New Mom & Baby Health

Our goal is to help you and your baby thrive every step of the way.

This section provides information for new moms. If you have any questions concerning our services, please refer to our Contact Us page.

After Childbirth

It is normal to feel excited, tired, and amazed all at the same time after delivery. You may feel a great sense of calm, peace, and relief as you hold, look at, and talk to your baby. During the first hour after the birth, you can also expect to introduce your baby to feeding by breast, if you plan to breast-feed.


Breast-feeding provides significant health benefits to both you and your baby and is strongly encouraged by the American Academy of Pediatrics.11 If you breast-feed, don't be surprised if you and your baby have some difficulty at first. Breast-feeding is a learned technique—you will get better at it with practice. Almost all difficulties that can develop with breast-feeding can be remedied with home treatments and by talking to your health professional or a breast-feeding specialist (lactation consultant). Most hospitals have at least one lactation consultant available to help new mothers breast-feed. Don't hesitate to ask for help.

During the first days of breast-feeding, your nipples will probably become tender or sore and may even develop painful cracks in the skin. But as breast-feeding becomes more established, the soreness usually goes away. For more information, see the topic Breast-Feeding.

For helpful information about getting a good start with breast-feeding and preventing complications, see:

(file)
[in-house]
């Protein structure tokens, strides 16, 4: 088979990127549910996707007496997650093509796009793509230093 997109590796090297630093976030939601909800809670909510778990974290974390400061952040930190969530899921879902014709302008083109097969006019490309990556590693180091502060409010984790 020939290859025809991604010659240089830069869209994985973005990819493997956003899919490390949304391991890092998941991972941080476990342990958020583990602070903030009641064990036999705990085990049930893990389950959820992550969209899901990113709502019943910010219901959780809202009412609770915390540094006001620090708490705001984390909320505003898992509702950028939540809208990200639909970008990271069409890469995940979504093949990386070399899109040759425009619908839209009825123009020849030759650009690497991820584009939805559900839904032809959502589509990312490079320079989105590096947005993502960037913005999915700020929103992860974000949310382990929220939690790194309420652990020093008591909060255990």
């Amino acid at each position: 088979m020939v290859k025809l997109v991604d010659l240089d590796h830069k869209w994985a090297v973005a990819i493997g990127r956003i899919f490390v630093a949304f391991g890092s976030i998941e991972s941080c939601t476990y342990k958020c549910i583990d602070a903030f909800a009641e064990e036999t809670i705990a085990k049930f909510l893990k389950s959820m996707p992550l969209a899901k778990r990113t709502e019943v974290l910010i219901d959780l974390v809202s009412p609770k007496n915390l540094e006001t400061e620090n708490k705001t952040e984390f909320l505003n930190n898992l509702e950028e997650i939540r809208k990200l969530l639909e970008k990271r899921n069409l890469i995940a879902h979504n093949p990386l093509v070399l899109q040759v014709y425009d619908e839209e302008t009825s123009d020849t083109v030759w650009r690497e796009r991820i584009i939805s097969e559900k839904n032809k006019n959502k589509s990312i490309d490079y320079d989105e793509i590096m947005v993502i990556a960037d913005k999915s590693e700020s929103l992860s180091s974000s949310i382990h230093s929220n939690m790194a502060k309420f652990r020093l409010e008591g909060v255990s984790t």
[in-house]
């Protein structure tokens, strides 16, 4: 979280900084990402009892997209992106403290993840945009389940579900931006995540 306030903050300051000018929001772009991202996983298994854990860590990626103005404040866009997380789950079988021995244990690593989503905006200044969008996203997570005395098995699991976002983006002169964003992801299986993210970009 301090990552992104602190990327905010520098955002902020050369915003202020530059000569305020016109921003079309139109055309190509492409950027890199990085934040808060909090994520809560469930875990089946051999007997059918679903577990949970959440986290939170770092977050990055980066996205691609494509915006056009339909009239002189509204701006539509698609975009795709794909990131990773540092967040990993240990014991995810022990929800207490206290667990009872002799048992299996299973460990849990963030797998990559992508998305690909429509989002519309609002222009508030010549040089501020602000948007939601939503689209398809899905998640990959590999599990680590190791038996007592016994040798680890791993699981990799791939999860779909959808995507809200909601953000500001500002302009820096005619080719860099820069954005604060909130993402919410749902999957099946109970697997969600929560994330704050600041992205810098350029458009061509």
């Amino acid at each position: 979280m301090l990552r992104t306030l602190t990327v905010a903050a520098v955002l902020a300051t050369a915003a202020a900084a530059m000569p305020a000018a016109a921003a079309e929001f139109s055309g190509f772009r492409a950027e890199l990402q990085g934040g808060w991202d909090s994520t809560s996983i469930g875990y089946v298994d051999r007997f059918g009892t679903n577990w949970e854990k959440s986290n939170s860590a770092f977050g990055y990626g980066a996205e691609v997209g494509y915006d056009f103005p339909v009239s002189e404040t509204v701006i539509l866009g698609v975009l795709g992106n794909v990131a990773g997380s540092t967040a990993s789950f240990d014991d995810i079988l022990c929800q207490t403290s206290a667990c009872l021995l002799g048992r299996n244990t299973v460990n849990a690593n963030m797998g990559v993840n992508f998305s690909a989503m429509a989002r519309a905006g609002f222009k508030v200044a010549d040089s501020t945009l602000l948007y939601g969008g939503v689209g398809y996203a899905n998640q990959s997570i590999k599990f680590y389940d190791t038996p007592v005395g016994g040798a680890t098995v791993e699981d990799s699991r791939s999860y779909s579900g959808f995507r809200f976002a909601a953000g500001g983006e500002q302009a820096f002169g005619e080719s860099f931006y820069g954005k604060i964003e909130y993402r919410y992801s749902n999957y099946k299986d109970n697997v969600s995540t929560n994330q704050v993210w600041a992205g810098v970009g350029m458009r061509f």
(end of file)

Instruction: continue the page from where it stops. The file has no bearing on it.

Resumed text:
Your first hours of recovery

You may experience shaking chills right after delivery. This is a common reaction in the hours after delivery. A warm blanket may help you feel more comfortable.

During the first hours after the birth, your health professional or a nurse will:

  • Massage your uterus by rubbing your lower abdomen about every 15 minutes. Later, you will be taught to massage your own uterus. This helps it tighten (contract) and stop bleeding. If your uterus does not contract (boggy uterus), it may bleed too much, or hemorrhage. (When hemorrhage occurs, medication is used to slow the bleeding, and the uterus is checked for placenta that hasn't detached, a common cause of heavy bleeding. You'll also be checked for tears in the cervix and vagina, which can lead to hemorrhage. In severe cases, surgery is used to stop bleeding, and fluid and blood transfusions are used to prevent shock and blood loss.)
  • Check your bladder to make sure it isn't full. A full bladder puts pressure on your uterus, which interferes with contractions. You will be asked to try to urinate, which may be difficult because of pain and swelling. If you cannot urinate, a tube (catheter) can be used to empty your bladder. Difficulty urinating usually passes quickly.
  • Check your blood pressure frequently for several hours.
  • Repair the area between your vagina and anus (perineum) if it tore or you had an incision (episiotomy).
  • Remove the small tube in your back (epidural catheter) if you had epidural anesthesia. If you plan to have a tubal ligation surgery to prevent future pregnancy, the catheter will be left in.
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